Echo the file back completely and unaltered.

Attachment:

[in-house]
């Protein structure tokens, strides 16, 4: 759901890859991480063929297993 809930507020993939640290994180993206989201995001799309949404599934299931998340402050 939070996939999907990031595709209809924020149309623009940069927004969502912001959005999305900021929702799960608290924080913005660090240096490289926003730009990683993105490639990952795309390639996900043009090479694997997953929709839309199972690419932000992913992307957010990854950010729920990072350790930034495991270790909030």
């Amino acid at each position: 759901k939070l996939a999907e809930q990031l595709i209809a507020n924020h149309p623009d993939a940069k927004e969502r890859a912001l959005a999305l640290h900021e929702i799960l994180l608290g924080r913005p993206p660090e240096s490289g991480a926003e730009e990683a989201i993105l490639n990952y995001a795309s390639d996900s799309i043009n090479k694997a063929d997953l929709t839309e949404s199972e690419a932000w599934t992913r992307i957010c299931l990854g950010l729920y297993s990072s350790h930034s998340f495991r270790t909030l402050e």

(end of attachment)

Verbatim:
[in-house]
């Protein structure tokens, strides 16, 4: 759901890859991480063929297993 809930507020993939640290994180993206989201995001799309949404599934299931998340402050 939070996939999907990031595709209809924020149309623009940069927004969502912001959005999305900021929702799960608290924080913005660090240096490289926003730009990683993105490639990952795309390639996900043009090479694997997953929709839309199972690419932000992913992307957010990854950010729920990072350790930034495991270790909030």
């Amino acid at each position: 759901k939070l996939a999907e809930q990031l595709i209809a507020n924020h149309p623009d993939a940069k927004e969502r890859a912001l959005a999305l640290h900021e929702i799960l994180l608290g924080r913005p993206p660090e240096s490289g991480a926003e730009e990683a989201i993105l490639n990952y995001a795309s390639d996900s799309i043009n090479k694997a063929d997953l929709t839309e949404s199972e690419a932000w599934t992913r992307i957010c299931l990854g950010l729920y297993s990072s350790h930034s998340f495991r270790t909030l402050e």